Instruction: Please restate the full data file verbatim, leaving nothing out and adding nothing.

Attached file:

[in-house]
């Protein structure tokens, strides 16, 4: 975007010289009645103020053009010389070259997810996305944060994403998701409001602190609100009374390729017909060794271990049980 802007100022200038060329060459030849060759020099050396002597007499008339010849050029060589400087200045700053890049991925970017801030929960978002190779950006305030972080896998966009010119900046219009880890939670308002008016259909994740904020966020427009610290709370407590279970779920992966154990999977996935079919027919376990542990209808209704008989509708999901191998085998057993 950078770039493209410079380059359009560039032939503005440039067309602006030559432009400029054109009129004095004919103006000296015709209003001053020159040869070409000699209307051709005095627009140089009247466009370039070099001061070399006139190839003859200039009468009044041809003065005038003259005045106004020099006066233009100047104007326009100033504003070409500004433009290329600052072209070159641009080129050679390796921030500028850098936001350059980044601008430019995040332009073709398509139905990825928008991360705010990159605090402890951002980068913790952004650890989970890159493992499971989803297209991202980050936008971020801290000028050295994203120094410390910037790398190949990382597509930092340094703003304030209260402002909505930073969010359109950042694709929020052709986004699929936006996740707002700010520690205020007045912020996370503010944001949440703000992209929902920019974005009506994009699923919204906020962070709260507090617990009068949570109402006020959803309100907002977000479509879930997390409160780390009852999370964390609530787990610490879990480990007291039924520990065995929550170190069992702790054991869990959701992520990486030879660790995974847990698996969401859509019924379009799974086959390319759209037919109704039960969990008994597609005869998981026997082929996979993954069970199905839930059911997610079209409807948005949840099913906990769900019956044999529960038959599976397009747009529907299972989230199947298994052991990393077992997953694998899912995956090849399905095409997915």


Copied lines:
[in-house]
């Protein structure tokens, strides 16, 4: 975007010289009645103020053009010389070259997810996305944060994403998701409001602190609100009374390729017909060794271990049980 802007100022200038060329060459030849060759020099050396002597007499008339010849050029060589400087200045700053890049991925970017801030929960978002190779950006305030972080896998966009010119900046219009880890939670308002008016259909994740904020966020427009610290709370407590279970779920992966154990999977996935079919027919376990542990209808209704008989509708999901191998085998057993 950078770039493209410079380059359009560039032939503005440039067309602006030559432009400029054109009129004095004919103006000296015709209003001053020159040869070409000699209307051709005095627009140089009247466009370039070099001061070399006139190839003859200039009468009044041809003065005038003259005045106004020099006066233009100047104007326009100033504003070409500004433009290329600052072209070159641009080129050679390796921030500028850098936001350059980044601008430019995040332009073709398509139905990825928008991360705010990159605090402890951002980068913790952004650890989970890159493992499971989803297209991202980050936008971020801290000028050295994203120094410390910037790398190949990382597509930092340094703003304030209260402002909505930073969010359109950042694709929020052709986004699929936006996740707002700010520690205020007045912020996370503010944001949440703000992209929902920019974005009506994009699923919204906020962070709260507090617990009068949570109402006020959803309100907002977000479509879930997390409160780390009852999370964390609530787990610490879990480990007291039924520990065995929550170190069992702790054991869990959701992520990486030879660790995974847990698996969401859509019924379009799974086959390319759209037919109704039960969990008994597609005869998981026997082929996979993954069970199905839930059911997610079209409807948005949840099913906990769900019956044999529960038959599976397009747009529907299972989230199947298994052991990393077992997953694998899912995956090849399905095409997915």